(DailyVantage.com) – The acting police chief for Washington, D.C., visited New York City and plans to mimic New York’s intensive surveillance system in the nation’s capital. New York currently uses over 60,000 CCTVs, while other cities, like Washington, D.C., only have access to a few hundred cameras.
According to Acting Chief Pamela A. Smith, Washington intends to implement more CCTVS and other surveillance tools to closely monitor the citizens residing within the inner city. New York’s comprehensive surveillance system is being compared to a mass surveillance system by many online audiences. Smith claims the system used in New York is admirable, as video evidence is extremely helpful in securing convictions against those accused of crimes. Smith’s visit to the New York Police Department comes during a historic crime surge within the national capital and will likely result in dramatic change within Washington, D.C.’s criminal justice system.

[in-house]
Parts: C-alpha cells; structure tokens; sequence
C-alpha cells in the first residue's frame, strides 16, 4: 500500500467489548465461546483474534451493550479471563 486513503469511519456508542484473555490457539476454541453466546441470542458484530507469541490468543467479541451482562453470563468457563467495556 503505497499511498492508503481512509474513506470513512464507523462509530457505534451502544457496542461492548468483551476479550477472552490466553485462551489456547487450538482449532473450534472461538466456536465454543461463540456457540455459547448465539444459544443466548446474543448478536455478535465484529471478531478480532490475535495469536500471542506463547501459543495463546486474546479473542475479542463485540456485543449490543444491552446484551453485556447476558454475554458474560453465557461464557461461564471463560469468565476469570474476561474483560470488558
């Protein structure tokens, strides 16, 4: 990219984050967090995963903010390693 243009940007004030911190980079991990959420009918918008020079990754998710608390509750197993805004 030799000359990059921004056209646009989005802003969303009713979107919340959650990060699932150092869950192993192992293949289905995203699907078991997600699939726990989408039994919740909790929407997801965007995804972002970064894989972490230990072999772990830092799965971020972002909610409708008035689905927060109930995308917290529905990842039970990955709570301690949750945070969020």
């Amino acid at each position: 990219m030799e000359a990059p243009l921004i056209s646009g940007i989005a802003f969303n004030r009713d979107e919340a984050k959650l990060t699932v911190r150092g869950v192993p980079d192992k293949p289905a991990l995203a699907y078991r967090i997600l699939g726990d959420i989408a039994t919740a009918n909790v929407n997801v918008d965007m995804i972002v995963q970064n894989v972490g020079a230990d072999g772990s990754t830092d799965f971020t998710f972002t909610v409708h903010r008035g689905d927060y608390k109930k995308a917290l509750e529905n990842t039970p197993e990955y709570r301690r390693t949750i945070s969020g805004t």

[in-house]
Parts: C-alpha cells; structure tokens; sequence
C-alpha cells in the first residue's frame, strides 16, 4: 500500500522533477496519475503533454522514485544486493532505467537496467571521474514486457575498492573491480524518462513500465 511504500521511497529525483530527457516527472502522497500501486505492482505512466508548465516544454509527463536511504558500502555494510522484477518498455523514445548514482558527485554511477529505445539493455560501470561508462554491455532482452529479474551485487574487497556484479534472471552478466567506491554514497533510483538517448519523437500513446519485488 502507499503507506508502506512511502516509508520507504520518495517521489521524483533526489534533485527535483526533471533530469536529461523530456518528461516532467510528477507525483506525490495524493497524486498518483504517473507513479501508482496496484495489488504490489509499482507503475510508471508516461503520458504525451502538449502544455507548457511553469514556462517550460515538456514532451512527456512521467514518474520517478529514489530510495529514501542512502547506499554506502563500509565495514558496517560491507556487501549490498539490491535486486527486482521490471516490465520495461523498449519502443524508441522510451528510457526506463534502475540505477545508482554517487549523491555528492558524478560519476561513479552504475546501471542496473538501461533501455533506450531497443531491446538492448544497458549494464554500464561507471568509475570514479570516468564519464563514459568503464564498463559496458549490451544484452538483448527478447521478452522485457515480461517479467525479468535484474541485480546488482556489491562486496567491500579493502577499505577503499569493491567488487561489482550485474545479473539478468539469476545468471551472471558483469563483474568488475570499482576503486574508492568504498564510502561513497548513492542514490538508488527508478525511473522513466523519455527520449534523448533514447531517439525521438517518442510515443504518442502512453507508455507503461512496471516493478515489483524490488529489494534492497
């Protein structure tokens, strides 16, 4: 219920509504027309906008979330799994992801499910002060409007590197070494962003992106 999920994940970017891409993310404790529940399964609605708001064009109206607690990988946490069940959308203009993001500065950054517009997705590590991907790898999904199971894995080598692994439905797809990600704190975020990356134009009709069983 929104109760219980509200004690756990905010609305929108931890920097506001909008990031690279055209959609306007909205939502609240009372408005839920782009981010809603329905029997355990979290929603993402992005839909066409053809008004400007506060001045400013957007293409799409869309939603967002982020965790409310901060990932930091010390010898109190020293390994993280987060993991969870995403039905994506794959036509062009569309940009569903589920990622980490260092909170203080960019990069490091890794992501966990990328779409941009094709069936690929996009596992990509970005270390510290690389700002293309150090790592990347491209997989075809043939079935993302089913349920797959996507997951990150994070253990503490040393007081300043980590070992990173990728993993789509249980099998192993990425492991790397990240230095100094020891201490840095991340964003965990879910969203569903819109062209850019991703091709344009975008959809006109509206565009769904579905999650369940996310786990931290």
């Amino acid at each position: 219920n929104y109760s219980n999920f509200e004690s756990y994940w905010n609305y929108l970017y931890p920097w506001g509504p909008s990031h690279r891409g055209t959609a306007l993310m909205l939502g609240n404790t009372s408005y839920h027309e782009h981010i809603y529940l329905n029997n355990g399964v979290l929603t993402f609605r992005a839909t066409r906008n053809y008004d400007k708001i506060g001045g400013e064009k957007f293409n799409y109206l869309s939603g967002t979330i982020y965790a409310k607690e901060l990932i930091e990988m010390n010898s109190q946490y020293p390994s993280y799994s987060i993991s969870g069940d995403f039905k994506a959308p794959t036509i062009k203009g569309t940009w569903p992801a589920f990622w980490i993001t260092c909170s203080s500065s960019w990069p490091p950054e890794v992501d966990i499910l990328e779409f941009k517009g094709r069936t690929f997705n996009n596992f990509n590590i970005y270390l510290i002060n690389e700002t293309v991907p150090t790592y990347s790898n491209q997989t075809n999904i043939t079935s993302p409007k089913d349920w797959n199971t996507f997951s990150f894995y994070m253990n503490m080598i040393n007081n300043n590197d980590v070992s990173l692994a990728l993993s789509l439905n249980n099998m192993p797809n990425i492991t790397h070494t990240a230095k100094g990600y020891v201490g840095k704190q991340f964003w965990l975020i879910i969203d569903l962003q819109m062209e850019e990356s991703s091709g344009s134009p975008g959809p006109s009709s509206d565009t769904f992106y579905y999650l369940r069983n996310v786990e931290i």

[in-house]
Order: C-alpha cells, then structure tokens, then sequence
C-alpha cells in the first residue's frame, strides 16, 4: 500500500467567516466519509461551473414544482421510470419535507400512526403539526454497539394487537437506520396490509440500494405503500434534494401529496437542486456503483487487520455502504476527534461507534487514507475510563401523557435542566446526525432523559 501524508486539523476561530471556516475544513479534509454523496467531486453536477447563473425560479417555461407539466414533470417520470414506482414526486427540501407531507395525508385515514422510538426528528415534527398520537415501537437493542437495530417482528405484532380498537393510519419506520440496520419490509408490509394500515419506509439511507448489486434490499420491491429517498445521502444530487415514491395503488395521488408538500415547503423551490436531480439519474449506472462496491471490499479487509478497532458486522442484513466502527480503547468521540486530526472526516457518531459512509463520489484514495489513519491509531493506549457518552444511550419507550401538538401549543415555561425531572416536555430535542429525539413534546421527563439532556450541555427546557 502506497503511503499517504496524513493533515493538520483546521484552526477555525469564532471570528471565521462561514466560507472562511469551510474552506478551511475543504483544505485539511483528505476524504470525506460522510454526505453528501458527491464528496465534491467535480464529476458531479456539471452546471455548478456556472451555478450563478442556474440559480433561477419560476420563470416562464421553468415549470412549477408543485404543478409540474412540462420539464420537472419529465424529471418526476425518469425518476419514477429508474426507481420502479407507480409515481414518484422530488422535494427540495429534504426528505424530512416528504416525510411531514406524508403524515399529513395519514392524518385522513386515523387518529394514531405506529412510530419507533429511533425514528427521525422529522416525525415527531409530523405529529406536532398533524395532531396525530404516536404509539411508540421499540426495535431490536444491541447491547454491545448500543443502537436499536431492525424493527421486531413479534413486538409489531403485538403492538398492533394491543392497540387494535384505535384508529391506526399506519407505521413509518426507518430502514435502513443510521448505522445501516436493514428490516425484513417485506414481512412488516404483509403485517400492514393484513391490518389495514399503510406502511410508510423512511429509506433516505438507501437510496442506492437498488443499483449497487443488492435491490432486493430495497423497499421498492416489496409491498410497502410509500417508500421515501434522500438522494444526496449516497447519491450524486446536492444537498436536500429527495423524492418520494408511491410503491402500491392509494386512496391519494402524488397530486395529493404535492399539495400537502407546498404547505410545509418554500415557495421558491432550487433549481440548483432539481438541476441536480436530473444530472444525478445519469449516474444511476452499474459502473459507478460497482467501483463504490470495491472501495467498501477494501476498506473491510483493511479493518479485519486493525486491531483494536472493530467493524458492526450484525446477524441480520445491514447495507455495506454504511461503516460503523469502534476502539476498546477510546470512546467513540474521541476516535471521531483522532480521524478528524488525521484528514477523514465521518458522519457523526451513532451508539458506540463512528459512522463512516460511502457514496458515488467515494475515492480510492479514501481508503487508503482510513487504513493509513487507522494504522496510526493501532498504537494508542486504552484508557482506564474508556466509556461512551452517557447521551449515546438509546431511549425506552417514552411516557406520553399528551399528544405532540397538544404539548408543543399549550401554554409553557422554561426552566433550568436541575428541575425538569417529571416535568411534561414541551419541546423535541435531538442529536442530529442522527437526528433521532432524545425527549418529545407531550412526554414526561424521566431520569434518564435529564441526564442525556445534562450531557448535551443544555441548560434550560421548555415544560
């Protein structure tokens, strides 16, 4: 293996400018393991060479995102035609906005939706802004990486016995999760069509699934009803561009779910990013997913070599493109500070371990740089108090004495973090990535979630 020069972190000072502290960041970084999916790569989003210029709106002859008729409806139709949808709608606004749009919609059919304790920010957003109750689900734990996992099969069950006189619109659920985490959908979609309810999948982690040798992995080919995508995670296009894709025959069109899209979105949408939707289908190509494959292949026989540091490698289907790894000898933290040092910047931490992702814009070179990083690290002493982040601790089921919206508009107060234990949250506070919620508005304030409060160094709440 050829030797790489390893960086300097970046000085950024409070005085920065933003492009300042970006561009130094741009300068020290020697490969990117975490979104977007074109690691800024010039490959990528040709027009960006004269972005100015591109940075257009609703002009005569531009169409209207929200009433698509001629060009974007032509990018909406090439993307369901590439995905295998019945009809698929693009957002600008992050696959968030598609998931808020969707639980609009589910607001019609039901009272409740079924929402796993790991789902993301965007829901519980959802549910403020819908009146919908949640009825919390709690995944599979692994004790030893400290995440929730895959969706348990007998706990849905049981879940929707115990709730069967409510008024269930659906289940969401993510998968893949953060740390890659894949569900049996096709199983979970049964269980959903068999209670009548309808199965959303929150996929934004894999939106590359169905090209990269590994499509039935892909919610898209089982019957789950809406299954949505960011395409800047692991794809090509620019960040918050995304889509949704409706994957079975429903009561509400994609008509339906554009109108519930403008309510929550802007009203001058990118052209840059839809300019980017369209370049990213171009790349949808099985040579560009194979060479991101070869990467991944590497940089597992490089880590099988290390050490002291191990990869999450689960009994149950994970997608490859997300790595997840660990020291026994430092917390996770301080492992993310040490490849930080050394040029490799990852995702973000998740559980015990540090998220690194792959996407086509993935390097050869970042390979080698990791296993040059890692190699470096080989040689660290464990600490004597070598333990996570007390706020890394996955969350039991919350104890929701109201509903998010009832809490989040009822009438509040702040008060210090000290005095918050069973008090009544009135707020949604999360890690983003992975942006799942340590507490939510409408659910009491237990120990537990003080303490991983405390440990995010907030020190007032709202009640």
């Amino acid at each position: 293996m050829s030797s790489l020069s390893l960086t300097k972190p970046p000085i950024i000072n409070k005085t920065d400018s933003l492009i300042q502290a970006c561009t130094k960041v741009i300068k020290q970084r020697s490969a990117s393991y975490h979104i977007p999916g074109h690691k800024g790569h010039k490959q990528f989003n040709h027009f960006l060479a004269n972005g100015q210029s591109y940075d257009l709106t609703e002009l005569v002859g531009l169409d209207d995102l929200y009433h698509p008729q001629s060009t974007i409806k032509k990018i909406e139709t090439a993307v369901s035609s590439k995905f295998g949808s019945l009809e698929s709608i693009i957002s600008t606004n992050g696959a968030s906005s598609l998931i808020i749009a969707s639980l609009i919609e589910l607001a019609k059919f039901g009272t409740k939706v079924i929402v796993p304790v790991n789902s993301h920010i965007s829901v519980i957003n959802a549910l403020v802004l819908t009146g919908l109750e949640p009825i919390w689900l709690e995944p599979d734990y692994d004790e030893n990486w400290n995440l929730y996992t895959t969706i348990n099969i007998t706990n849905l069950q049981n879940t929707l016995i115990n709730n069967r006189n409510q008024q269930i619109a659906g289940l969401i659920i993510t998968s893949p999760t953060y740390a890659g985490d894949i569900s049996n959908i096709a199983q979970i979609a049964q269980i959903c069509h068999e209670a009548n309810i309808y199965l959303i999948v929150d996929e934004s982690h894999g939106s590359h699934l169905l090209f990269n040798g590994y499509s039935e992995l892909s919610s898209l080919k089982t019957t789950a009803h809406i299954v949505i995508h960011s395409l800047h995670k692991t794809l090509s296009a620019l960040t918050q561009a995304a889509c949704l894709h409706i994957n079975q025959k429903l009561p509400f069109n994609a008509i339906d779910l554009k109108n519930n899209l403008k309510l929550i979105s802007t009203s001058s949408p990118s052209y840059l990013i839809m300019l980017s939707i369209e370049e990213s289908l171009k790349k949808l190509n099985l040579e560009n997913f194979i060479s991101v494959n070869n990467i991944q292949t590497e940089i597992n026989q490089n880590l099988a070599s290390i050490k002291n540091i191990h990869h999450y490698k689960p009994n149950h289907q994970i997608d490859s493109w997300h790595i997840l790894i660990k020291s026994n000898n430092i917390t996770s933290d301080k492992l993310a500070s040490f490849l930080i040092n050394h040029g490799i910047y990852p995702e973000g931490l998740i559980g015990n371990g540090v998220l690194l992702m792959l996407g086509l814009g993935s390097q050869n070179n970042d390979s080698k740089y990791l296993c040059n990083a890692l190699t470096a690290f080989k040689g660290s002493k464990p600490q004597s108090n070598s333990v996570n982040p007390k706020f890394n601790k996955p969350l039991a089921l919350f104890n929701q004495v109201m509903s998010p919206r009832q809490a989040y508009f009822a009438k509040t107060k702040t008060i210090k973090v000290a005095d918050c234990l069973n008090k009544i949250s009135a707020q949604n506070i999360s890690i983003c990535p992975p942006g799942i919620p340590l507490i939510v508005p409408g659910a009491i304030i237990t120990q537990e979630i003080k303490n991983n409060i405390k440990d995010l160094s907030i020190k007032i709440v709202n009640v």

New York police aren’t just using video footage to identify potential suspects, as some of the cameras in barrows like the Bronx, Manhattan, and Brooklyn have facial recognition software implemented within that identifies those on screen. The use of facial recognition software is causing concern amongst residents of New York, as many fear the police will use the surveillance system within the city to restrict the constitutional rights of the city’s residents. Despite these criticisms, Smith aims to implement a similar approach within Washington, D.C., to combat a growing crime rate. Violent crimes are becoming standard within the capital, prompting police to enact methods to combat the increasing crime rates.
The growing crime rate in Washington is causing citizens to avoid traveling by foot whenever possible due to fears of violent crime. According to police data, the homicide rate in Washington, D.C., increased by 29% in the last year. The growth in homicide rates is an alarming statistic, prompting the city to implement new crime prevention methods. The city has already implemented a curfew for its residents and now seeks to add hundreds of cameras to its arsenal to watch citizens more closely. New York City’s comprehensive surveillance program is the next step for Washington, D.C., which faces a historic crime surge without immediate change in its policing policies.
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